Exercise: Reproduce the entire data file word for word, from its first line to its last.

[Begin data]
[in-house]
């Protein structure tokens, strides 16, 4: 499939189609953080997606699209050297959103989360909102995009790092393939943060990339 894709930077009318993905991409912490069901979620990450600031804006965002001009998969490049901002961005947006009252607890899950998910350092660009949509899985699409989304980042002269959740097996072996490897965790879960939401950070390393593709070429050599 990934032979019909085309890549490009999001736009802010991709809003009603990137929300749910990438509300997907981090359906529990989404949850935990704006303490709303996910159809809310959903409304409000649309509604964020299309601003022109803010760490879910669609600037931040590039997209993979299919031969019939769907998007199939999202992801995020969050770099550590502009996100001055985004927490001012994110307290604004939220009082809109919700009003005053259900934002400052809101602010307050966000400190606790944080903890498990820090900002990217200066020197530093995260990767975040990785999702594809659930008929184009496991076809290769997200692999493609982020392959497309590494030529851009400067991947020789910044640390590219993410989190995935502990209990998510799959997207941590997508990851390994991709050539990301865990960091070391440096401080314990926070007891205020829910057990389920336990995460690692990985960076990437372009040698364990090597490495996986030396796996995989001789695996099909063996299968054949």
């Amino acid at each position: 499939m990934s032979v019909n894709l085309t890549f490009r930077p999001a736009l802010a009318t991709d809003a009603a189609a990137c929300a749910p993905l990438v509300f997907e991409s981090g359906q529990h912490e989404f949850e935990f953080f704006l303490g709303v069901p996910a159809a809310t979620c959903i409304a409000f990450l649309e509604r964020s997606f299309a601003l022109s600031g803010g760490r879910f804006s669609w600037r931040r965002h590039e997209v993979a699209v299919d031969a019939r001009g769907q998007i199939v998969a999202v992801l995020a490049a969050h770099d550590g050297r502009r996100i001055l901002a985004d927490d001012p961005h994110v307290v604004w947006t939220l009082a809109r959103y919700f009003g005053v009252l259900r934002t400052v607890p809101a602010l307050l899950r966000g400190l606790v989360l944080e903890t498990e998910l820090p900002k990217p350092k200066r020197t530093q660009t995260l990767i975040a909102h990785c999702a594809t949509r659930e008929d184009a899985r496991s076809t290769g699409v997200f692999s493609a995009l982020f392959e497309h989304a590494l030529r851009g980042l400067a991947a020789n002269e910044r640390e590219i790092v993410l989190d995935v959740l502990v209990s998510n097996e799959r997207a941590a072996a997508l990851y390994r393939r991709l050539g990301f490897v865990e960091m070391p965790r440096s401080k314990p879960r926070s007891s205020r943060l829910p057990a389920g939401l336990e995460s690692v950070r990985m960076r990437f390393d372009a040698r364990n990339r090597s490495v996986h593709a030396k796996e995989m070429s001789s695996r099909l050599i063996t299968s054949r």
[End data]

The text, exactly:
[in-house]
């Protein structure tokens, strides 16, 4: 499939189609953080997606699209050297959103989360909102995009790092393939943060990339 894709930077009318993905991409912490069901979620990450600031804006965002001009998969490049901002961005947006009252607890899950998910350092660009949509899985699409989304980042002269959740097996072996490897965790879960939401950070390393593709070429050599 990934032979019909085309890549490009999001736009802010991709809003009603990137929300749910990438509300997907981090359906529990989404949850935990704006303490709303996910159809809310959903409304409000649309509604964020299309601003022109803010760490879910669609600037931040590039997209993979299919031969019939769907998007199939999202992801995020969050770099550590502009996100001055985004927490001012994110307290604004939220009082809109919700009003005053259900934002400052809101602010307050966000400190606790944080903890498990820090900002990217200066020197530093995260990767975040990785999702594809659930008929184009496991076809290769997200692999493609982020392959497309590494030529851009400067991947020789910044640390590219993410989190995935502990209990998510799959997207941590997508990851390994991709050539990301865990960091070391440096401080314990926070007891205020829910057990389920336990995460690692990985960076990437372009040698364990090597490495996986030396796996995989001789695996099909063996299968054949």
């Amino acid at each position: 499939m990934s032979v019909n894709l085309t890549f490009r930077p999001a736009l802010a009318t991709d809003a009603a189609a990137c929300a749910p993905l990438v509300f997907e991409s981090g359906q529990h912490e989404f949850e935990f953080f704006l303490g709303v069901p996910a159809a809310t979620c959903i409304a409000f990450l649309e509604r964020s997606f299309a601003l022109s600031g803010g760490r879910f804006s669609w600037r931040r965002h590039e997209v993979a699209v299919d031969a019939r001009g769907q998007i199939v998969a999202v992801l995020a490049a969050h770099d550590g050297r502009r996100i001055l901002a985004d927490d001012p961005h994110v307290v604004w947006t939220l009082a809109r959103y919700f009003g005053v009252l259900r934002t400052v607890p809101a602010l307050l899950r966000g400190l606790v989360l944080e903890t498990e998910l820090p900002k990217p350092k200066r020197t530093q660009t995260l990767i975040a909102h990785c999702a594809t949509r659930e008929d184009a899985r496991s076809t290769g699409v997200f692999s493609a995009l982020f392959e497309h989304a590494l030529r851009g980042l400067a991947a020789n002269e910044r640390e590219i790092v993410l989190d995935v959740l502990v209990s998510n097996e799959r997207a941590a072996a997508l990851y390994r393939r991709l050539g990301f490897v865990e960091m070391p965790r440096s401080k314990p879960r926070s007891s205020r943060l829910p057990a389920g939401l336990e995460s690692v950070r990985m960076r990437f390393d372009a040698r364990n990339r090597s490495v996986h593709a030396k796996e995989m070429s001789s695996r099909l050599i063996t299968s054949r």